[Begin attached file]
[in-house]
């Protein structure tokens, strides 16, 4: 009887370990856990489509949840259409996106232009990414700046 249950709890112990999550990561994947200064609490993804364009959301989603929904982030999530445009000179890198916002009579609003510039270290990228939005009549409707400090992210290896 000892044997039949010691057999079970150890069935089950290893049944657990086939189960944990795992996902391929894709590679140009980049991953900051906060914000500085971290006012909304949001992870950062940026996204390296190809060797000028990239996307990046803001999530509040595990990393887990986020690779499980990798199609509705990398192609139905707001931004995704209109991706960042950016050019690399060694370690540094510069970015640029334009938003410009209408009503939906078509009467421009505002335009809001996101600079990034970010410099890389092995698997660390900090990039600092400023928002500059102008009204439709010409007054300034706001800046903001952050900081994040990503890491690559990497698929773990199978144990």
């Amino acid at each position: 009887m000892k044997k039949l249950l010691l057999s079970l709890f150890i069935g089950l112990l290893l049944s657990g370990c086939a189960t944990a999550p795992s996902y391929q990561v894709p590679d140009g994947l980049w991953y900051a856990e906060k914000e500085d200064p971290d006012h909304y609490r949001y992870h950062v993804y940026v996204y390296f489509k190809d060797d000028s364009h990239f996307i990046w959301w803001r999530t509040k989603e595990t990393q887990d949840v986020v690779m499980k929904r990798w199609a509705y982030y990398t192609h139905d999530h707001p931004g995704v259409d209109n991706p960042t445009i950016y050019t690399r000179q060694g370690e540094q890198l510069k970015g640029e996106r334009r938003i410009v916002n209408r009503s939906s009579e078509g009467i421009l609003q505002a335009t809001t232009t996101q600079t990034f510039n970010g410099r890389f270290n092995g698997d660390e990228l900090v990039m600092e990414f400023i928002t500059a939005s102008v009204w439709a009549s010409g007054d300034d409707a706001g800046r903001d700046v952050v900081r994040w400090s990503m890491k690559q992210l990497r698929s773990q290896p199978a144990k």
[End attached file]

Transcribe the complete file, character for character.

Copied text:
[in-house]
């Protein structure tokens, strides 16, 4: 009887370990856990489509949840259409996106232009990414700046 249950709890112990999550990561994947200064609490993804364009959301989603929904982030999530445009000179890198916002009579609003510039270290990228939005009549409707400090992210290896 000892044997039949010691057999079970150890069935089950290893049944657990086939189960944990795992996902391929894709590679140009980049991953900051906060914000500085971290006012909304949001992870950062940026996204390296190809060797000028990239996307990046803001999530509040595990990393887990986020690779499980990798199609509705990398192609139905707001931004995704209109991706960042950016050019690399060694370690540094510069970015640029334009938003410009209408009503939906078509009467421009505002335009809001996101600079990034970010410099890389092995698997660390900090990039600092400023928002500059102008009204439709010409007054300034706001800046903001952050900081994040990503890491690559990497698929773990199978144990």
């Amino acid at each position: 009887m000892k044997k039949l249950l010691l057999s079970l709890f150890i069935g089950l112990l290893l049944s657990g370990c086939a189960t944990a999550p795992s996902y391929q990561v894709p590679d140009g994947l980049w991953y900051a856990e906060k914000e500085d200064p971290d006012h909304y609490r949001y992870h950062v993804y940026v996204y390296f489509k190809d060797d000028s364009h990239f996307i990046w959301w803001r999530t509040k989603e595990t990393q887990d949840v986020v690779m499980k929904r990798w199609a509705y982030y990398t192609h139905d999530h707001p931004g995704v259409d209109n991706p960042t445009i950016y050019t690399r000179q060694g370690e540094q890198l510069k970015g640029e996106r334009r938003i410009v916002n209408r009503s939906s009579e078509g009467i421009l609003q505002a335009t809001t232009t996101q600079t990034f510039n970010g410099r890389f270290n092995g698997d660390e990228l900090v990039m600092e990414f400023i928002t500059a939005s102008v009204w439709a009549s010409g007054d300034d409707a706001g800046r903001d700046v952050v900081r994040w400090s990503m890491k690559q992210l990497r698929s773990q290896p199978a144990k």